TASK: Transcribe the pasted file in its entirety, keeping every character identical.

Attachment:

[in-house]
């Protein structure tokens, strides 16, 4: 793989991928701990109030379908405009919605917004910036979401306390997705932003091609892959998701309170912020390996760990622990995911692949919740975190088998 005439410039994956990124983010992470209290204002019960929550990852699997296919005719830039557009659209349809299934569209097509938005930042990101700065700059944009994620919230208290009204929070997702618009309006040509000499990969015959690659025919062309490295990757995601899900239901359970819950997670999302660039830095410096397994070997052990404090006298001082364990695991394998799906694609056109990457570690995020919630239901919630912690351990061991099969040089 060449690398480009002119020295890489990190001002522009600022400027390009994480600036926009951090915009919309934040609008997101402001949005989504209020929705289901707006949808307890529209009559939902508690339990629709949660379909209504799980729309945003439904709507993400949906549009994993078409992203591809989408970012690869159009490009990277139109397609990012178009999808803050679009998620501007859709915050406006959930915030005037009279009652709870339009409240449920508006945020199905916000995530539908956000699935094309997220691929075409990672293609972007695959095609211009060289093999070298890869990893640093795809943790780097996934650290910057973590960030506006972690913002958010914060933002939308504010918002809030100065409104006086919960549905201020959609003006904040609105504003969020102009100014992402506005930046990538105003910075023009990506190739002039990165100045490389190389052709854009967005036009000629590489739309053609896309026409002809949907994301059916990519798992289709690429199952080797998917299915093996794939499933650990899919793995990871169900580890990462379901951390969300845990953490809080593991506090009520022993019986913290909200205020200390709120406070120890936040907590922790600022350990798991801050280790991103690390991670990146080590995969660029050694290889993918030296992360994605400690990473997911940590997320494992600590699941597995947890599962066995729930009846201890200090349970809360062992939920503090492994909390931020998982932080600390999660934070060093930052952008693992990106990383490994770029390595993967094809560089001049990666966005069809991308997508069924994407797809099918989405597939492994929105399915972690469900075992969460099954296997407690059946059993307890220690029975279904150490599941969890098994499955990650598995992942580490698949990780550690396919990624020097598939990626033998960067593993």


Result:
[in-house]
């Protein structure tokens, strides 16, 4: 793989991928701990109030379908405009919605917004910036979401306390997705932003091609892959998701309170912020390996760990622990995911692949919740975190088998 005439410039994956990124983010992470209290204002019960929550990852699997296919005719830039557009659209349809299934569209097509938005930042990101700065700059944009994620919230208290009204929070997702618009309006040509000499990969015959690659025919062309490295990757995601899900239901359970819950997670999302660039830095410096397994070997052990404090006298001082364990695991394998799906694609056109990457570690995020919630239901919630912690351990061991099969040089 060449690398480009002119020295890489990190001002522009600022400027390009994480600036926009951090915009919309934040609008997101402001949005989504209020929705289901707006949808307890529209009559939902508690339990629709949660379909209504799980729309945003439904709507993400949906549009994993078409992203591809989408970012690869159009490009990277139109397609990012178009999808803050679009998620501007859709915050406006959930915030005037009279009652709870339009409240449920508006945020199905916000995530539908956000699935094309997220691929075409990672293609972007695959095609211009060289093999070298890869990893640093795809943790780097996934650290910057973590960030506006972690913002958010914060933002939308504010918002809030100065409104006086919960549905201020959609003006904040609105504003969020102009100014992402506005930046990538105003910075023009990506190739002039990165100045490389190389052709854009967005036009000629590489739309053609896309026409002809949907994301059916990519798992289709690429199952080797998917299915093996794939499933650990899919793995990871169900580890990462379901951390969300845990953490809080593991506090009520022993019986913290909200205020200390709120406070120890936040907590922790600022350990798991801050280790991103690390991670990146080590995969660029050694290889993918030296992360994605400690990473997911940590997320494992600590699941597995947890599962066995729930009846201890200090349970809360062992939920503090492994909390931020998982932080600390999660934070060093930052952008693992990106990383490994770029390595993967094809560089001049990666966005069809991308997508069924994407797809099918989405597939492994929105399915972690469900075992969460099954296997407690059946059993307890220690029975279904150490599941969890098994499955990650598995992942580490698949990780550690396919990624020097598939990626033998960067593993």